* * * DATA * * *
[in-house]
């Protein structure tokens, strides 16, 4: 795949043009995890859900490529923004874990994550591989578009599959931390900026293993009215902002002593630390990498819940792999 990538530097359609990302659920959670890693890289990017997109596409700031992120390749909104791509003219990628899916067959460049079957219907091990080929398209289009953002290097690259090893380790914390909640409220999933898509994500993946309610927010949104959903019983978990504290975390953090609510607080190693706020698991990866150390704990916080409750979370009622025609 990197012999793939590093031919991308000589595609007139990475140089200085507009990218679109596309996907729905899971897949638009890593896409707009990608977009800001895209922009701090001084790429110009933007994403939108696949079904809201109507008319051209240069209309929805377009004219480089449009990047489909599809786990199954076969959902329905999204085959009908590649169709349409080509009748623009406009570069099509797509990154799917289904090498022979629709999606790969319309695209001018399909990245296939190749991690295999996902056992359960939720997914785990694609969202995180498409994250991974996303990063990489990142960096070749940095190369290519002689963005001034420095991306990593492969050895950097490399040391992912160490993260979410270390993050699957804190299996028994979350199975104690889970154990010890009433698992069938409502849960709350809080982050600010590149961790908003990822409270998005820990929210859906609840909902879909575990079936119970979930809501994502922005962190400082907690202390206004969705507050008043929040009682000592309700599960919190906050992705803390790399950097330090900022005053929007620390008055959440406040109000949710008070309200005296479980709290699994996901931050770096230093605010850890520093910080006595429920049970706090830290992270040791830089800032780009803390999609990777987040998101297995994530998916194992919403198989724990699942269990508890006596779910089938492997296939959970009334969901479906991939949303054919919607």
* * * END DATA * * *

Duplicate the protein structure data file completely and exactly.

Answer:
[in-house]
């Protein structure tokens, strides 16, 4: 795949043009995890859900490529923004874990994550591989578009599959931390900026293993009215902002002593630390990498819940792999 990538530097359609990302659920959670890693890289990017997109596409700031992120390749909104791509003219990628899916067959460049079957219907091990080929398209289009953002290097690259090893380790914390909640409220999933898509994500993946309610927010949104959903019983978990504290975390953090609510607080190693706020698991990866150390704990916080409750979370009622025609 990197012999793939590093031919991308000589595609007139990475140089200085507009990218679109596309996907729905899971897949638009890593896409707009990608977009800001895209922009701090001084790429110009933007994403939108696949079904809201109507008319051209240069209309929805377009004219480089449009990047489909599809786990199954076969959902329905999204085959009908590649169709349409080509009748623009406009570069099509797509990154799917289904090498022979629709999606790969319309695209001018399909990245296939190749991690295999996902056992359960939720997914785990694609969202995180498409994250991974996303990063990489990142960096070749940095190369290519002689963005001034420095991306990593492969050895950097490399040391992912160490993260979410270390993050699957804190299996028994979350199975104690889970154990010890009433698992069938409502849960709350809080982050600010590149961790908003990822409270998005820990929210859906609840909902879909575990079936119970979930809501994502922005962190400082907690202390206004969705507050008043929040009682000592309700599960919190906050992705803390790399950097330090900022005053929007620390008055959440406040109000949710008070309200005296479980709290699994996901931050770096230093605010850890520093910080006595429920049970706090830290992270040791830089800032780009803390999609990777987040998101297995994530998916194992919403198989724990699942269990508890006596779910089938492997296939959970009334969901479906991939949303054919919607």